The last eponymous head of a champagne house talks about his passion for fizz
Pierre-Emmanuel Taittinger, the last eponymous head of a great champagne house, personifies the wine he has spent his life making and selling; full of elegance, charm and effervescence.
“I am a singular man. I am an iconoclast. My favourite food is brain and tripe. My favourite painters are little-known, like Alfred Courmes. I have many passions and they tend to be unusual.”
These days, so many of the great champagne houses have lapsed into the ownership of big corporations, so it is unusual to meet a real hereditary peer of this great realm (he took charge of the house seven years ago). On first meeting, if you didn’t know him, you might suspect he was a theatrical impresario or art dealer. But look past the charm and florid manner of speech and you can glimpse a shrewd businessman who has a zealous adoration of his family business.
It was almost very different. In 2005 Pierre-Emmanuel was a senior manager at Taittinger when the wider family dropped a bombshell. They voted by a majority to sell the entire company to Starwood, the US real estate giant.
“It was a tragedy. The family business was very profitable, very stable. A lot of the family wanted to sell because they had tax problems; it wasn’t necessary. But in a family group you have to respect the views of the majority.”
A decision like that would have torn other families apart, but Pierre-Emmanuel says he bears his relatives no ill feeling. “I am a man who forgets that kind of thing. It’s important not to have bad blood in a family.”
Starwood had bought the company for its chain of hotels, including the world famous Crillon in Paris, but they had little idea of what to do with a champagne house. “They came here twice. Once when they bought it and once when they sold.”
The sale came just a year after the company was acquired, with Starwood putting it up for auction. Suddenly Pierre-Emmanuel was thrust centre stage, putting together a bid to win his family business back. He had to compete with a global list of rival bidders, not to mention some very deep pockets (Albert Frère, the long-time associate of Bernard Arnault, was a bidder, as was Vijay Mallya, the Indian spirits tycoon). With the help of Credit Agricole and a consortium of private investors, Taittinger won back Taittinger with a bid of €660m.
“It very stressful. Five minutes before we signed I didn’t know if we’d won. It was 11:30pm when the phone rang to tell me we had signed. I started to dance around the dining table with my daughter Vitalie – and yes, we had a little champagne.”
Taittinger is a medium sized champagne house, which produces around five to 5.5m bottles a year. It does, however, have one vital asset: it owns 288 hectares of its own vineyards, including some in the world famous Côte des Blancs, the small region of Champagne that is reputed to produce the best, palest chardonnay grapes for the Blanc des Blancs wines. This in turn means that Taittinger produces around 50 per cent of its own grapes, one of the highest proportions in the region, allowing it to control the quality of its wines more effectively than most of its rivals.
Taittinger’s chief ambassador is, of course, Pierre-Emmanuel himself, and he can wax lyrical about them all day. He’s right: they are wonderful, especially the Comtes de Champagne, the house’s top wine, made exclusively from Chardonnay grapes from the Côte des Blancs and quaffed by James Bond in Casino Royale.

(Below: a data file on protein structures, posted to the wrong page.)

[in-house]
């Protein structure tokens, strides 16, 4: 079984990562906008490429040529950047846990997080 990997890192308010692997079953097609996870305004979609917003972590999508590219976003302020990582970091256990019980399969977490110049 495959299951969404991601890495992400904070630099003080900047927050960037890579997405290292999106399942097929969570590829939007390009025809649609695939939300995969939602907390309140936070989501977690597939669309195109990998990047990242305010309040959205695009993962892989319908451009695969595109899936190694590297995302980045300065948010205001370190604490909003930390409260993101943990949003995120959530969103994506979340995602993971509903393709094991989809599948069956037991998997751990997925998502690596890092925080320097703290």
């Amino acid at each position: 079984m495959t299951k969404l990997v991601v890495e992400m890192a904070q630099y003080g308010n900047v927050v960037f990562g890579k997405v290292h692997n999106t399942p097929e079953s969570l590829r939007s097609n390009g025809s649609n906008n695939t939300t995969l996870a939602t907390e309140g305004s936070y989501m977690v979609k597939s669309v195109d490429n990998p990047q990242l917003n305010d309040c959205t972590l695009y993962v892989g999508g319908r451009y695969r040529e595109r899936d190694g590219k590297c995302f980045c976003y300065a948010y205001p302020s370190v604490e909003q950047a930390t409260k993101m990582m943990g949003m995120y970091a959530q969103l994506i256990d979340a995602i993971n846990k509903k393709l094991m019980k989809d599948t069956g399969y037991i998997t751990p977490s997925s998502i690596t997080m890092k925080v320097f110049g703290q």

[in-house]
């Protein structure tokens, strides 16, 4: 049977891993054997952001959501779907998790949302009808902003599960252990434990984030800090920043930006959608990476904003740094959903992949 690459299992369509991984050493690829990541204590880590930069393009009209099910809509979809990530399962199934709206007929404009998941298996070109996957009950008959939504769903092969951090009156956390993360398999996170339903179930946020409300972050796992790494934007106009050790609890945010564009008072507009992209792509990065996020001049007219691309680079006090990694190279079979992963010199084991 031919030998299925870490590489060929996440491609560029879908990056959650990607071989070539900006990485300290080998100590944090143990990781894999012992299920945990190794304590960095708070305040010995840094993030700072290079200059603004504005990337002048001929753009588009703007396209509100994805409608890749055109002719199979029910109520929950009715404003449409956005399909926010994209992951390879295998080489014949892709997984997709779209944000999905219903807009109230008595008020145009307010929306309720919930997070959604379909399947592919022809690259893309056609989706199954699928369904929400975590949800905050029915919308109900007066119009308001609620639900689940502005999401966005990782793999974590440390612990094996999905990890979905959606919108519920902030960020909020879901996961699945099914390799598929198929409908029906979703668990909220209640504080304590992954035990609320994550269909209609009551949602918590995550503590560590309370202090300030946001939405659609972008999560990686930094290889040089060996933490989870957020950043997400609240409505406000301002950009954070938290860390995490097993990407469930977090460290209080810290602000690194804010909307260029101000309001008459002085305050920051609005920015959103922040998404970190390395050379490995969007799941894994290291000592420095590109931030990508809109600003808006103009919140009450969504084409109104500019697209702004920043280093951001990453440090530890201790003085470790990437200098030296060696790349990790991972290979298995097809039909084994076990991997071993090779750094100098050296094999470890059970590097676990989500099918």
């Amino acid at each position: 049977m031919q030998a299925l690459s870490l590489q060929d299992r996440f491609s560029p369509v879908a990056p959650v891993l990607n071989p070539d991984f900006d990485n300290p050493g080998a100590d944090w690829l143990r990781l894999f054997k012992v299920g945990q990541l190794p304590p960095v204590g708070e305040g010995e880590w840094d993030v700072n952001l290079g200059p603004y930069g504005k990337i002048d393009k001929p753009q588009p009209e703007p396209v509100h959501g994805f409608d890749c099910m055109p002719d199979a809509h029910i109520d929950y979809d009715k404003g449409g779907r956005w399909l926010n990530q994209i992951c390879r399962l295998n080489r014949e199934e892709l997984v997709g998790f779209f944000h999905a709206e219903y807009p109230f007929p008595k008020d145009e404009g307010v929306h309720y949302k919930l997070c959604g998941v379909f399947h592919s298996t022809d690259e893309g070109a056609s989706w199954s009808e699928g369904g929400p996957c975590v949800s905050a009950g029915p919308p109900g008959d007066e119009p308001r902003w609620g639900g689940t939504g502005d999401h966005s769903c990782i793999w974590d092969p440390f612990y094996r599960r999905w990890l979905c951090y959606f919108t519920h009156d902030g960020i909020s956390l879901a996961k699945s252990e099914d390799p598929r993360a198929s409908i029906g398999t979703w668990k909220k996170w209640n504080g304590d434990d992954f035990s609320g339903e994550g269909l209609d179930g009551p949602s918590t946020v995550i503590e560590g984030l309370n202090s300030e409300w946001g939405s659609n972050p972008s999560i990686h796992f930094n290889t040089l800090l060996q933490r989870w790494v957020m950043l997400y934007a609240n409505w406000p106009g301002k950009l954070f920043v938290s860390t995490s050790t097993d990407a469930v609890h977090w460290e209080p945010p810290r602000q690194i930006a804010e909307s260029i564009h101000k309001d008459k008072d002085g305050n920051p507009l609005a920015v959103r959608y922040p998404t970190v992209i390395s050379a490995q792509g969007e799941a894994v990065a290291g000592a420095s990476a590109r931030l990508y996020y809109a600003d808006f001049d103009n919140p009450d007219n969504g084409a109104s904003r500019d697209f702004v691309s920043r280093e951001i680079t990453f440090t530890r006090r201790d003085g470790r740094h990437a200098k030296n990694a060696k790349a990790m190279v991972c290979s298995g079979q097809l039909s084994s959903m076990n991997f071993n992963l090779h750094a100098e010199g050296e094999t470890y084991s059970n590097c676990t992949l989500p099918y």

The most surprising thing about Comtes de Champagne, though, is its price. You can buy a bottle of the 2004 or 2005 for less than £65 a bottle, while many other houses sell their premium champagnes for more than £100.
“I take care to ensure we are not the most expensive,” says Pierre-Emmanuel. “I know some other houses try to be the most expensive but that isn’t my philosophy. We’re not selling bling. We’re champagne for the real connoisseur and I want to know they can afford a bottle or two of our best wine every year .”
He says the rival houses he admires most are the large corporate ones like Möet and Veuve Cliquot, both owned by the luxury goods conglomerate LVMH. “It is fashionable to talk about small growers, but these big names have done so much for the region. When I started work there were ten oenologists in the region. Now there are 600. I have great respect for them and the way they have opened up new markets for us all over the world.”
“Even Möet is a garage business in the global wine industry and, in a world with 7bn people, we are all very small. Champagne produces just 10 per cent of all the sparkling wine in the world; just 300m bottles.”
Pierre-Emmanuel’s responsibilities also go beyond his own business. He has become an ambassador for the whole of the champagne industry; after our interview he is travelling to the French parliament to campaign against a proposal from President François Hollande that will limit tax relief on the interest costs of holding wines in stock. Since some champagnes take ten years to mature, this would be a heavy blow to the industry, which is one of the few bright points in France’s otherwise gloomy business landscape.
He is also a leading advocate of increasing production in Champagne to cope with rising international demand, and believes there are up to a further 20,000 hectares that can be turned into vineyards. Again, this is a national issue in France.
Any other ambitions? “I want to pass this business on to the young management team I have built up,” he says. “I am 60 now and when I am 65 I want to retire, take care of my wife and walk in the mountains.”
And then he is off, ready to do battle with the political elite for his family firm and the Champagne region that is his life. As he goes he reminds me: “You know, this is champagne – only half of what we are selling is wine. The other half is a lifestyle, a fantasy, a dream. And that is just as important.”